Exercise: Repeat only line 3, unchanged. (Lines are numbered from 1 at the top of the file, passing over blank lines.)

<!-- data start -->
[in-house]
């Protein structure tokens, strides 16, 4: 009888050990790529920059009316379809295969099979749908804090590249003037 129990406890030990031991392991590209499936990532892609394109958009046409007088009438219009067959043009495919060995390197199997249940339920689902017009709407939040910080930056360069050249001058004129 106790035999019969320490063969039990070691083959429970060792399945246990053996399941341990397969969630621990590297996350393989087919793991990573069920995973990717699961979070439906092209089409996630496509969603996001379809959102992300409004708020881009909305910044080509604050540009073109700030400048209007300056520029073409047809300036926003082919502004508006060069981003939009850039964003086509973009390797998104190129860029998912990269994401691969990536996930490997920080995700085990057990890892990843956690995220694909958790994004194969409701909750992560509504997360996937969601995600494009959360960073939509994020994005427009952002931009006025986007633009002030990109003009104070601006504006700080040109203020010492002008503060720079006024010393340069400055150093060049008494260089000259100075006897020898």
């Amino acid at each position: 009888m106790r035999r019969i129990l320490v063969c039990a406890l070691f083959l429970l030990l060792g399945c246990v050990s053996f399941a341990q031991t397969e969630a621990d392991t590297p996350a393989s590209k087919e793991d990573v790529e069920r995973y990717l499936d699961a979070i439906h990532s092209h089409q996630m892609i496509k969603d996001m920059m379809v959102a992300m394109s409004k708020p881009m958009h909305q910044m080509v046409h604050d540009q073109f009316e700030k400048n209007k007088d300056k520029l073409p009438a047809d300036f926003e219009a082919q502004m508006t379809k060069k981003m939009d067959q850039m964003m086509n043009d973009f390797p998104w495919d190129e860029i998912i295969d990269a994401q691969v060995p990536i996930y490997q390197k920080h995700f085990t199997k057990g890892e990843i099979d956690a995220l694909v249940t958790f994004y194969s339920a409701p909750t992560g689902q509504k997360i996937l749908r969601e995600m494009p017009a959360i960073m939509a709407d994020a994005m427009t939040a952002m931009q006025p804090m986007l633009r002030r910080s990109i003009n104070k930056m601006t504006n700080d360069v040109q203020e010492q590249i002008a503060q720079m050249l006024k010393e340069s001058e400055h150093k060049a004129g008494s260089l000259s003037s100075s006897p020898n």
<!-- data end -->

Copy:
């Amino acid at each position: 009888m106790r035999r019969i129990l320490v063969c039990a406890l070691f083959l429970l030990l060792g399945c246990v050990s053996f399941a341990q031991t397969e969630a621990d392991t590297p996350a393989s590209k087919e793991d990573v790529e069920r995973y990717l499936d699961a979070i439906h990532s092209h089409q996630m892609i496509k969603d996001m920059m379809v959102a992300m394109s409004k708020p881009m958009h909305q910044m080509v046409h604050d540009q073109f009316e700030k400048n209007k007088d300056k520029l073409p009438a047809d300036f926003e219009a082919q502004m508006t379809k060069k981003m939009d067959q850039m964003m086509n043009d973009f390797p998104w495919d190129e860029i998912i295969d990269a994401q691969v060995p990536i996930y490997q390197k920080h995700f085990t199997k057990g890892e990843i099979d956690a995220l694909v249940t958790f994004y194969s339920a409701p909750t992560g689902q509504k997360i996937l749908r969601e995600m494009p017009a959360i960073m939509a709407d994020a994005m427009t939040a952002m931009q006025p804090m986007l633009r002030r910080s990109i003009n104070k930056m601006t504006n700080d360069v040109q203020e010492q590249i002008a503060q720079m050249l006024k010393e340069s001058e400055h150093k060049a004129g008494s260089l000259s003037s100075s006897p020898n």